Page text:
The best days of my life are when I grew the most spiritually and emotionally from my involvement with a small group. I personally need the relationships and desire to use my life experiences to help others.

    Thank you for the article and for your faithfulness.

    • Can’t ever talk about this topic without the name Wiggins popping up. That’s how we learned the drill. Loved your post and what you’re doing. Maybe we’ll get to join with you one night when we’re in Naples.Thanks for commenting.

  7. What a beautiful exhortation!

  8. Cathee…Mark and I definitely long for just what you describe in this post. We are attending a church we love now but they don’t seem to have small groups apart from Sunday schools. Because I am home right now and he is working 40+ hours per week, we haven’t met many folks with whom we could begin our own. BUT…our heart is that God will open these doors in our lives because we are in agreement with you and Bob, it is ESSENTIAL to the abundant life that our precious Savior purchased with his blood. <3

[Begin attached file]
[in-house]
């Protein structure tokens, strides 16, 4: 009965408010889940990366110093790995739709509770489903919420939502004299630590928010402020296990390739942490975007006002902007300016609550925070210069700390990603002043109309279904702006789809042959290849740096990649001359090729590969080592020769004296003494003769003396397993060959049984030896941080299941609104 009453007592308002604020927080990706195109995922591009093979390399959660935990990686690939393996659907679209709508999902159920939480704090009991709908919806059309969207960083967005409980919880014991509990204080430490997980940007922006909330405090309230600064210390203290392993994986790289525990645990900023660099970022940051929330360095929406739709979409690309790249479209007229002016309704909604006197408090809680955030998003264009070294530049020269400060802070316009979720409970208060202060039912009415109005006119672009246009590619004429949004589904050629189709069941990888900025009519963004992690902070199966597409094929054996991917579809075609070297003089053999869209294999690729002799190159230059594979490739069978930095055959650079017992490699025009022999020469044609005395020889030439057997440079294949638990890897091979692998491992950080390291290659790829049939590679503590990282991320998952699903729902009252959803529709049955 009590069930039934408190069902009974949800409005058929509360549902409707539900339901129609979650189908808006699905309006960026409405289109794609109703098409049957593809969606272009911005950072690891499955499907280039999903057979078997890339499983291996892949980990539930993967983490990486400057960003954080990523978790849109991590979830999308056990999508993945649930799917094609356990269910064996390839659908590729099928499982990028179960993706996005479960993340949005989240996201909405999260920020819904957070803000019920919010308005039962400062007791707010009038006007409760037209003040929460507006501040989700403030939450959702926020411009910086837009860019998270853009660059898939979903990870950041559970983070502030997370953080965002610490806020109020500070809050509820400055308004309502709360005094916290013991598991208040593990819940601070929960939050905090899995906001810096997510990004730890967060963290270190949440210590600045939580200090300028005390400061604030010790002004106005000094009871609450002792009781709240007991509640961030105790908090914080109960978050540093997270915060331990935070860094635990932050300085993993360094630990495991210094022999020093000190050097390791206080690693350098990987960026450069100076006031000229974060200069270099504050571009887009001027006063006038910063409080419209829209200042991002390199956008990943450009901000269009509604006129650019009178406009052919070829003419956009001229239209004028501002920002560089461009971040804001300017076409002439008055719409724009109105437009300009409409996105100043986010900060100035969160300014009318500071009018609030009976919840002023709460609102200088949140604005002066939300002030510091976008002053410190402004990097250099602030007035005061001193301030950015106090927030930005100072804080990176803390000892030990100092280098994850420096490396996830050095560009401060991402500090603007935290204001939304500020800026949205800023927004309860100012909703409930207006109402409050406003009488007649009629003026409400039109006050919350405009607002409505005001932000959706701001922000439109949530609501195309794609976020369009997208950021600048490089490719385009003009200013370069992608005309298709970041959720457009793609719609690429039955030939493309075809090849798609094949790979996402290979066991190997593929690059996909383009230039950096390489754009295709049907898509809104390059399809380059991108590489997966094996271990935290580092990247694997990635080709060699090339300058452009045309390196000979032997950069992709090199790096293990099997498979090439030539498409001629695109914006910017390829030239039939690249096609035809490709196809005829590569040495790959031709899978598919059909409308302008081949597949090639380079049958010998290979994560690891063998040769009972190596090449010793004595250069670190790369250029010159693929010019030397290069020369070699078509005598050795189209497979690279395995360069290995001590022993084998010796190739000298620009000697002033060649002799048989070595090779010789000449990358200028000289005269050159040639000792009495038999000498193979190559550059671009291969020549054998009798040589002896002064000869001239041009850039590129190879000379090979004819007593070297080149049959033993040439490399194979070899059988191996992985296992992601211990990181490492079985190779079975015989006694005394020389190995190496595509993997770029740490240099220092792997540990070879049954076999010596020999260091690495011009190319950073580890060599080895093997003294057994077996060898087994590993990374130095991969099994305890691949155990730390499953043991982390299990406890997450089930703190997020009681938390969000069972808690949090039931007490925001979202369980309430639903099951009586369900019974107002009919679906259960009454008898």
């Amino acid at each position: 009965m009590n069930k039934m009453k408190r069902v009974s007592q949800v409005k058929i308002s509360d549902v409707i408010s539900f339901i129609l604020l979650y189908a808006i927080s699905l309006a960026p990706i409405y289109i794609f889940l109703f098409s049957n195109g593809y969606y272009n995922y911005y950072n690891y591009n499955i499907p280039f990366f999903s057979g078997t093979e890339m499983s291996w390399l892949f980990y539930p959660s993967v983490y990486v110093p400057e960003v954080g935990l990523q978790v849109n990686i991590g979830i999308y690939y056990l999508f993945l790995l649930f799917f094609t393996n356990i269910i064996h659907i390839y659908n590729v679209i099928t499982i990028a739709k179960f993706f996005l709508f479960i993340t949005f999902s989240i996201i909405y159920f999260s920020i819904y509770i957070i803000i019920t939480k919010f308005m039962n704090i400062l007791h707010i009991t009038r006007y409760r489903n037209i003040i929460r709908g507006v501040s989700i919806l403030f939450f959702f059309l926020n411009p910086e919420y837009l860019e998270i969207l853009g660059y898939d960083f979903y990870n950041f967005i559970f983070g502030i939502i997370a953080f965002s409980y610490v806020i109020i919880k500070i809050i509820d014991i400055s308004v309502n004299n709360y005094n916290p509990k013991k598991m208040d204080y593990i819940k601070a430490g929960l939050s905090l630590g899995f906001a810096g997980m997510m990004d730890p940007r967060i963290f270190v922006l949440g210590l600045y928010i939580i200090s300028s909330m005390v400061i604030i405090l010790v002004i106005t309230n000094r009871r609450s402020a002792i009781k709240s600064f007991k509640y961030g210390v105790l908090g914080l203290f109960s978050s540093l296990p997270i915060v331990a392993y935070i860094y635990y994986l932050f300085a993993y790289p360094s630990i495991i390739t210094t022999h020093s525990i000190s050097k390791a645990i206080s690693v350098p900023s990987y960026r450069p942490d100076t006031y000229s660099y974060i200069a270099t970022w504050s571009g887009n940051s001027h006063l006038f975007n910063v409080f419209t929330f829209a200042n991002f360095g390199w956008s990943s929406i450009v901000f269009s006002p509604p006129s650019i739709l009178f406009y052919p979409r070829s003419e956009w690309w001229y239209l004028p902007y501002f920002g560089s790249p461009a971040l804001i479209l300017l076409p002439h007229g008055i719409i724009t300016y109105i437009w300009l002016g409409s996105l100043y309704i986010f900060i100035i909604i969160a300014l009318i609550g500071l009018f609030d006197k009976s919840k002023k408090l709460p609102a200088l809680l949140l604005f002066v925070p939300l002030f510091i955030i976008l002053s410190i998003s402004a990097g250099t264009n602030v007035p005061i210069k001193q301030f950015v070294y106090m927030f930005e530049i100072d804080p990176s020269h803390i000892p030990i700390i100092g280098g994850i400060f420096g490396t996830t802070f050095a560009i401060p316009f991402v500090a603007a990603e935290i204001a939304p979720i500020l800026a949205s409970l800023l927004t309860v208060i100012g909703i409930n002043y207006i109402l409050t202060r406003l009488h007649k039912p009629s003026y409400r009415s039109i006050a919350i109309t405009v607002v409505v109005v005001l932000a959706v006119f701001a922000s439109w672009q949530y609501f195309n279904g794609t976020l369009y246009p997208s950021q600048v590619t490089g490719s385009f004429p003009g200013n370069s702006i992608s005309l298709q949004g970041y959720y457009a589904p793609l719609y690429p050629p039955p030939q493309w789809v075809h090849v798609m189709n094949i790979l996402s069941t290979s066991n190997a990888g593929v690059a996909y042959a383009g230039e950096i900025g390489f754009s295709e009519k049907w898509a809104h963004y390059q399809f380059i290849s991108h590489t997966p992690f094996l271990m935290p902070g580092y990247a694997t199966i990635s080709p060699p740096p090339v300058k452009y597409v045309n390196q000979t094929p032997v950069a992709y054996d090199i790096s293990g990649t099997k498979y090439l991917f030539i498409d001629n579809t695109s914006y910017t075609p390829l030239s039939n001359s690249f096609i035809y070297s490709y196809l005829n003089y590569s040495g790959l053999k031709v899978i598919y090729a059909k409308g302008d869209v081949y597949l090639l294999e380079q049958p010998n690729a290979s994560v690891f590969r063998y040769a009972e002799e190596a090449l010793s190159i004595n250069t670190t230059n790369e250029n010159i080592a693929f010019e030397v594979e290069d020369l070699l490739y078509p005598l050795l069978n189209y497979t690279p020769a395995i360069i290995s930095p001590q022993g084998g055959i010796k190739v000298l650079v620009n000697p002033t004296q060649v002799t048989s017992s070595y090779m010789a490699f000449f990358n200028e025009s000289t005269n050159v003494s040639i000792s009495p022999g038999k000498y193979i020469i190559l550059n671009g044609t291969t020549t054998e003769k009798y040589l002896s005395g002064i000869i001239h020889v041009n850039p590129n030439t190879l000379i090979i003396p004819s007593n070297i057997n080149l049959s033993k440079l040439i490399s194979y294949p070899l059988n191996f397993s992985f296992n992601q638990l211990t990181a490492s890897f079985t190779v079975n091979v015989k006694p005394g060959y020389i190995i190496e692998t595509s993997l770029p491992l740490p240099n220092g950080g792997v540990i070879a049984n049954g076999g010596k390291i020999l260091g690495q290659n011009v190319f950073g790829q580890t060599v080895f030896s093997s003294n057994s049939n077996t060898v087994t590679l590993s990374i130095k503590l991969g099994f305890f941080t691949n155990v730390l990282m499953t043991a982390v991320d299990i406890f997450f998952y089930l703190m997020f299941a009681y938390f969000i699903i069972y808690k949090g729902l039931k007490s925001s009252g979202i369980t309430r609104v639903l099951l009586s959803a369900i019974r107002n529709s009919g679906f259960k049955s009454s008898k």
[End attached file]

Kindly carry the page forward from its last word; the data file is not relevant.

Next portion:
9. Well said. What’s so difficult to understand about the fact that Jesus placed a supreme value on small groups? He had a group of 12. Did he know something most of the church world doesn’t? Nah… probably not.

    • Evidently we don’t let him lead by example.
      Thanks for infecting us with the disease of small groups. You ruined us for anything that falls short.

  10. It really touched a soft spot in my heart and brought me to tears!! I had never experienced a small group until I moved to FL and you and Bob graciously invited us to join your group with Renie and Ed, Ruth and Steve. It was so intimate and really blessed me. You also immediately took me to breakfast at First Watch with your praying sisters and included me in the team for Circle of Love. Three different groups but all extremely meaningful to me during my years in Naples.
    Since moving back to GA I have missed it so much. Here I have a group of Yayas. There are 8 of us and they are very dear. We meet to celebrate birthdays and we pray for each other.
    I applaud you for sharing your heart and message with all of us blog readers. It gives us food for thought and hope for more to come.